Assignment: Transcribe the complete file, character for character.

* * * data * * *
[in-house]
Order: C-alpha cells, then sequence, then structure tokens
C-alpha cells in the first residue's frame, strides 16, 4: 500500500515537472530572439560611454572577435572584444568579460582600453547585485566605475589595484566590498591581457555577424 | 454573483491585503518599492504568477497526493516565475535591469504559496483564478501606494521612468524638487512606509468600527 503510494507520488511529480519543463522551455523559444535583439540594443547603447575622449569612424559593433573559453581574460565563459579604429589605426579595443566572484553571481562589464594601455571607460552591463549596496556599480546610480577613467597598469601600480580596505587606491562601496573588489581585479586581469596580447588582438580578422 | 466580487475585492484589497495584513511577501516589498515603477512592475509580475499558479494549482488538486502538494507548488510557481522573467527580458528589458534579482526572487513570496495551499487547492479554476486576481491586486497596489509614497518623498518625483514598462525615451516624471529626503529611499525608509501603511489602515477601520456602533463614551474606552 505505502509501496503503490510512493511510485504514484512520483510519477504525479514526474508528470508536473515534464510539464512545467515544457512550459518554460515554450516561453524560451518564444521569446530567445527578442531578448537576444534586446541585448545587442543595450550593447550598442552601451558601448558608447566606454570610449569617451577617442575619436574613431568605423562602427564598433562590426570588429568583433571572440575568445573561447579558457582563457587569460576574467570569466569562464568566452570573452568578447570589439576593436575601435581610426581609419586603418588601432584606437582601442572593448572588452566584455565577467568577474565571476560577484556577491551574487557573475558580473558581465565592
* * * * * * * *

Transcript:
[in-house]
Order: C-alpha cells, then sequence, then structure tokens
C-alpha cells in the first residue's frame, strides 16, 4: 500500500515537472530572439560611454572577435572584444568579460582600453547585485566605475589595484566590498591581457555577424 | 454573483491585503518599492504568477497526493516565475535591469504559496483564478501606494521612468524638487512606509468600527 503510494507520488511529480519543463522551455523559444535583439540594443547603447575622449569612424559593433573559453581574460565563459579604429589605426579595443566572484553571481562589464594601455571607460552591463549596496556599480546610480577613467597598469601600480580596505587606491562601496573588489581585479586581469596580447588582438580578422 | 466580487475585492484589497495584513511577501516589498515603477512592475509580475499558479494549482488538486502538494507548488510557481522573467527580458528589458534579482526572487513570496495551499487547492479554476486576481491586486497596489509614497518623498518625483514598462525615451516624471529626503529611499525608509501603511489602515477601520456602533463614551474606552 505505502509501496503503490510512493511510485504514484512520483510519477504525479514526474508528470508536473515534464510539464512545467515544457512550459518554460515554450516561453524560451518564444521569446530567445527578442531578448537576444534586446541585448545587442543595450550593447550598442552601451558601448558608447566606454570610449569617451577617442575619436574613431568605423562602427564598433562590426570588429568583433571572440575568445573561447579558457582563457587569460576574467570569466569562464568566452570573452568578447570589439576593436575601435581610426581609419586603418588601432584606437582601442572593448572588452566584455565577467568577474565571476560577484556577491551574487557573475558580473558581465565592